*The return is to be duly verified by the assessee and found to be correct and complete in all respects.

But the self-assessment return will not be accepted if it shows-
*Loss or less income than last assessed income or income below the taxable limit.
*Making or accepting gifts or any tax-free income.

Accordingly, the receipt of any return submitted in accordance with these provisions shall be deemed to be an order of assessment. However, nothing in this rule shall apply to a new assessee deriving income from business or profession whose return shows an income less than 15% of the capital invested in business or profession.

Self-assessment for Private Limited Companies
A private limited company also may file return under the self-assessment scheme .The self-assessed return will be accepted if the following conditions are satisfied: -
*The returns should be filed on or before 15th July next following the income year or, where 15th July falls before the expiry of 6 months from the end of the income year, before the expiry of such 6 months. [Section 75(2) C].
*Income shown in the return is higher by not less than 10% of the last assessed income and has also increased by at least a further 10% for each preceding assessment year in respect of which the assessment is pending.
*Tax is paid on the basis of the declared income or on fifty thousand taka, whichever is the higher, on or before the date on which return is filed.
*The return shall accompany a copy of the accounts of the company audited by a Chartered Accountant.

Hence, the DCT shall assess total income of the assessee on the basis of the return and communicate the assessment order to the assessee within 30 days next following.

Realising a taxpayer-friendly procedure
Self-Assessment procedure proves a simple and easy one in the sense that the assessee was assessed on the basis of his return submitted. There is no provision for further audit or enquiry. In other words, there is little chance to get harassed. The DCT, however, shall make an audit only when a return filed by an individual shows the income as 15% higher, and in case of a private limited company, 20% higher than the last assessed income.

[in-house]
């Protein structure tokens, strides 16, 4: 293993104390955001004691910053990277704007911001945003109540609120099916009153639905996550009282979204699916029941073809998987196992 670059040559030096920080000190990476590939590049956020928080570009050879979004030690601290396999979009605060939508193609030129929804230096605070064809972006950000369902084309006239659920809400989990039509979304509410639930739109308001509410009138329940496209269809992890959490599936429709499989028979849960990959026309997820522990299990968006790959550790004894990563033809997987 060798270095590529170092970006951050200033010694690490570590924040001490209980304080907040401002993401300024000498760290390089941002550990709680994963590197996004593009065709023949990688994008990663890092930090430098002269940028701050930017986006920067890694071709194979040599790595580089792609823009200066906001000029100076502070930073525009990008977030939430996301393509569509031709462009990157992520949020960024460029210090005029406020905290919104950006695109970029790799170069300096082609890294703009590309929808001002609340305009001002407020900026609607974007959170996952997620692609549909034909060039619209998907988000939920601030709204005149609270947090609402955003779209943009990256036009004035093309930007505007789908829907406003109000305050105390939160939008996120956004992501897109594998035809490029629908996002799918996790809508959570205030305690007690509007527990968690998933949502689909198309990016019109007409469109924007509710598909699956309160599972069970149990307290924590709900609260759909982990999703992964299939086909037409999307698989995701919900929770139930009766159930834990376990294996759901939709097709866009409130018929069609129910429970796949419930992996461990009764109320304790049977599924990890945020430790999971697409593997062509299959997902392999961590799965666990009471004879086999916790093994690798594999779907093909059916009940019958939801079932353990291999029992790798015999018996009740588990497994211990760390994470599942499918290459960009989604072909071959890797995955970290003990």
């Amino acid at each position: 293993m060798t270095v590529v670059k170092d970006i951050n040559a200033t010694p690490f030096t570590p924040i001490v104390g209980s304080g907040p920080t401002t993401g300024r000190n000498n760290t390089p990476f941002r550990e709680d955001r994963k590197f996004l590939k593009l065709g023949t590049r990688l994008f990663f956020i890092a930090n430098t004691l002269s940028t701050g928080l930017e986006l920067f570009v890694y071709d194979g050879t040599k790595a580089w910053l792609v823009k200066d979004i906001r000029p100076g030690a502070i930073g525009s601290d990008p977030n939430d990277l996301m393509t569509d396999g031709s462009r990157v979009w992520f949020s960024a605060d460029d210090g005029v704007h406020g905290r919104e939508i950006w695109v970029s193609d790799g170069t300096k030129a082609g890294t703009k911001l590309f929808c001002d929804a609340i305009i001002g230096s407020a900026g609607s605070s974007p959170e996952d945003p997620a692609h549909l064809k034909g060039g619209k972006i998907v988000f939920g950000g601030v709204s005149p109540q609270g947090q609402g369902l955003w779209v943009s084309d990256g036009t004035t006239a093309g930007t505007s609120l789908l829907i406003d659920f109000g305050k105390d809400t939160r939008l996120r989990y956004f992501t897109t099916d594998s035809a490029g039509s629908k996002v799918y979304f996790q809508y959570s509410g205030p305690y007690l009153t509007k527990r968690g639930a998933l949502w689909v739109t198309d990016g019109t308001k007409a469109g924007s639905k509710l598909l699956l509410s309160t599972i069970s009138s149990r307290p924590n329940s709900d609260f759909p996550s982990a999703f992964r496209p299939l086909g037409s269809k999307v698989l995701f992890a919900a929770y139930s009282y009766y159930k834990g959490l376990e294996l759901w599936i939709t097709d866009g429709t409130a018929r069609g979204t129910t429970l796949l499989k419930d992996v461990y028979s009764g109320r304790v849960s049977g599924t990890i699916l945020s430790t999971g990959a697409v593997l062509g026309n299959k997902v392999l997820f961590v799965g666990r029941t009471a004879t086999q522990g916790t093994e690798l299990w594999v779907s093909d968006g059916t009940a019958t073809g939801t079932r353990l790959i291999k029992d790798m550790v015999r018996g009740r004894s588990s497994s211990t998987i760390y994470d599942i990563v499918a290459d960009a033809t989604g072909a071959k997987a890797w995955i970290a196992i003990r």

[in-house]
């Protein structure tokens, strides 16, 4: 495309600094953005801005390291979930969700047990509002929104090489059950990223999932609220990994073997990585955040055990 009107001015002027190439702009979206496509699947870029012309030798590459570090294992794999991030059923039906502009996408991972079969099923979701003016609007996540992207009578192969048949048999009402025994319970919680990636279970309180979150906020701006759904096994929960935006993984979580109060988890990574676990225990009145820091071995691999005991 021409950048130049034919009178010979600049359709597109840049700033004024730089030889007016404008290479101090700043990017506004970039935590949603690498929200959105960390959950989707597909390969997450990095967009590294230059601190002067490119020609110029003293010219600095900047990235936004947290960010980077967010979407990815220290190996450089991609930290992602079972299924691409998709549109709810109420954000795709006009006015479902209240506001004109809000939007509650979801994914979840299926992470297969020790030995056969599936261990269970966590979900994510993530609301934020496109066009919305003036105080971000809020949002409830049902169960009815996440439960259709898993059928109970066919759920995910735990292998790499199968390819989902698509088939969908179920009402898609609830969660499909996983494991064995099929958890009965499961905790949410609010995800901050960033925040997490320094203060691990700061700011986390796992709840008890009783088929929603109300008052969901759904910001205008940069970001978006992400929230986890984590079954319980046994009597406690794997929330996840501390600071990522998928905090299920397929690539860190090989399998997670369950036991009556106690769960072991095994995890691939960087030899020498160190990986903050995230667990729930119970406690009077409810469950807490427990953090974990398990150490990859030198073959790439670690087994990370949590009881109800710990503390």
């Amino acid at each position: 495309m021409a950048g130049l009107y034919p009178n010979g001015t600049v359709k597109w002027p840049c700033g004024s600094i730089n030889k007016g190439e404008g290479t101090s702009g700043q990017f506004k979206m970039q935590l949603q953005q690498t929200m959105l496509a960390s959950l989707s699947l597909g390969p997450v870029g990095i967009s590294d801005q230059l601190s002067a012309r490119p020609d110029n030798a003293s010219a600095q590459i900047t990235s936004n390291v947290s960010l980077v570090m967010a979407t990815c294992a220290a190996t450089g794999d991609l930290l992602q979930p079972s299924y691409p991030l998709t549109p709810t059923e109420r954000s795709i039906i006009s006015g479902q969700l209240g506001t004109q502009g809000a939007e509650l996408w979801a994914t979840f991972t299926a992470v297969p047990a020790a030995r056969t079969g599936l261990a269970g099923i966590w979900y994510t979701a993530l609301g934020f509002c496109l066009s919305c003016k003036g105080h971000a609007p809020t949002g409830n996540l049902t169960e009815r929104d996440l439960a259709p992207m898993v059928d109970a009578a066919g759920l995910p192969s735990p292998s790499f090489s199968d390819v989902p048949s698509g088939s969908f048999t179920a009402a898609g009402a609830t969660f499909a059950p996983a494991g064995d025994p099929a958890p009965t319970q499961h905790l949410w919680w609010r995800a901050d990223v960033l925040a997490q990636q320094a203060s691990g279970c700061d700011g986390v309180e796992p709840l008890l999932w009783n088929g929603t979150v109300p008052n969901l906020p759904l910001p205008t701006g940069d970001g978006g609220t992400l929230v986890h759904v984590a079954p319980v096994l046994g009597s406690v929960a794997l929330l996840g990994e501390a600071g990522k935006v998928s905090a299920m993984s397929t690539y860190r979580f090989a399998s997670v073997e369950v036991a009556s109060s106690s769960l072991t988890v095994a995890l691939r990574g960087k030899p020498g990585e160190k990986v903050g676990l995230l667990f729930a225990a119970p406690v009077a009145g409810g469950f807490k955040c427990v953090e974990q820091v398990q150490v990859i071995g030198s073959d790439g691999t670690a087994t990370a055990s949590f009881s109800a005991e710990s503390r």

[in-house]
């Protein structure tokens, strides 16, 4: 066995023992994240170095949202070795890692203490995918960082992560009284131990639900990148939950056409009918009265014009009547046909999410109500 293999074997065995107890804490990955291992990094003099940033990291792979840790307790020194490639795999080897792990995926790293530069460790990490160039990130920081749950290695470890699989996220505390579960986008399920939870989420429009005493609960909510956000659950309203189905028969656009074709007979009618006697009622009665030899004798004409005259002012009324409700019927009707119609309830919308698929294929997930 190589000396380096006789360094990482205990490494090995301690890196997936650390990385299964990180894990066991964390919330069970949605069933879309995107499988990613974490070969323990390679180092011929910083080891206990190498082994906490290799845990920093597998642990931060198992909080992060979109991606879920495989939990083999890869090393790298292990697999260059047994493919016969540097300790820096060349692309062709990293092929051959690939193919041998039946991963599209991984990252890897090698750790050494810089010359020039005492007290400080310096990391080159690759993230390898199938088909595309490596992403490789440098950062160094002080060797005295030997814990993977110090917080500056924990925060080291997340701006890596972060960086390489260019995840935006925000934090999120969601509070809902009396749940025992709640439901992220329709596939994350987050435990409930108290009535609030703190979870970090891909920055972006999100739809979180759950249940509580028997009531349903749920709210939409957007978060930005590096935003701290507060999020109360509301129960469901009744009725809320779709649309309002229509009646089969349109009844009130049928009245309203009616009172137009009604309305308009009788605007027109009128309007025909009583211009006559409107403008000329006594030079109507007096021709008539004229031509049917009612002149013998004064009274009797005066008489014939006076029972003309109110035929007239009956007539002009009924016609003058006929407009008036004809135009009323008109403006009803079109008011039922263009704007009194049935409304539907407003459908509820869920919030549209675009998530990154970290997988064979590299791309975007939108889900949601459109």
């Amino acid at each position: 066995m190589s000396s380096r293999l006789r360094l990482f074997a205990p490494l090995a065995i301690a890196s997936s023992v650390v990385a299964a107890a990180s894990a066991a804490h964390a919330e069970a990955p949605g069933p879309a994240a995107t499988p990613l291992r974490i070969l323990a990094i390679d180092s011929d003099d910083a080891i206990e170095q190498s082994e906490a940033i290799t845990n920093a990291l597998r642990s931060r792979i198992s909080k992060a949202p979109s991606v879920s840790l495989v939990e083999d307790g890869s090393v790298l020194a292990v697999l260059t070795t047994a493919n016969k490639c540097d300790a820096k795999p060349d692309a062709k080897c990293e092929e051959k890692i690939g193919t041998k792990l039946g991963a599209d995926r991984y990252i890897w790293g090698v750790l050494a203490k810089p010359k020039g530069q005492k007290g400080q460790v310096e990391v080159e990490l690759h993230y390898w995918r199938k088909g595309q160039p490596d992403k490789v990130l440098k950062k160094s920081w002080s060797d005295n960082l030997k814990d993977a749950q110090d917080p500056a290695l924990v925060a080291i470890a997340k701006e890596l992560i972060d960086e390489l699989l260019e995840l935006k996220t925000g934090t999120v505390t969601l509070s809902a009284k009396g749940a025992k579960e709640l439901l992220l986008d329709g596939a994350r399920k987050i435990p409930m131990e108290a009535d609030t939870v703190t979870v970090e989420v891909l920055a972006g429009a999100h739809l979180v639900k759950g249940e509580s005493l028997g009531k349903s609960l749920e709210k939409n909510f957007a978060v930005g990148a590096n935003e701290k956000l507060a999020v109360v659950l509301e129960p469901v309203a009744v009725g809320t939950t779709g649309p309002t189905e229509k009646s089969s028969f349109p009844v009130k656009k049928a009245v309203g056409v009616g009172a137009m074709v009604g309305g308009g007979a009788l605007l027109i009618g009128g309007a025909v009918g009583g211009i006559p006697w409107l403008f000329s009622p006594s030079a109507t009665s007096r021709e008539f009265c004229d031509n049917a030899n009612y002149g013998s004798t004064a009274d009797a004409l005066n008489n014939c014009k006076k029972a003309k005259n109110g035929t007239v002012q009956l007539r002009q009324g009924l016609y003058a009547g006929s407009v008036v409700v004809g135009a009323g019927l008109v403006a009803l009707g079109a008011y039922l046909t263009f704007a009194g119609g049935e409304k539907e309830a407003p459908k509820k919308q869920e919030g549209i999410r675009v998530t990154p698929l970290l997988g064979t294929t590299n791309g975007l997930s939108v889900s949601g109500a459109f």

Penalty measures in Self-Assessment
Indeed, a member of a civilised society takes paying taxes as a moral responsibility, and feels that it augments his social dignity. Regrettably, in our country, the mentality to pay taxes as a civil responsibility has not grown up yet. The more one can evade taxes, the cleverer one feels oneself to be. And more regrettably, such evading or avoiding tax does not cast any social stigma on them, rather they in course of time become leaders of the land. The penalty provisions in Self-Assessment system, therefore, bears rationale. According to penalty provisions, if any definite information regarding concealment of income comes to the DCT, he usually orders for fresh assessment, and the penalty for such concealment of income or furnishing inaccurate particulars of income is five times the tax sought to be evaded.

Though having the stern penalty measures, an honest assessee should not feel uncomfortable with the self-assessment scheme. As a matter of fact, this scheme of self-assessment has been taken to relieve the assessee of procedural formalities. If understood properly, taxpayers certainly will embrass it cordially. Undoubtedly it deserves that welcome.

Md Zahidul Islam, a legal researcher, is currently working for ERGO (Legal Counsels), Dhaka.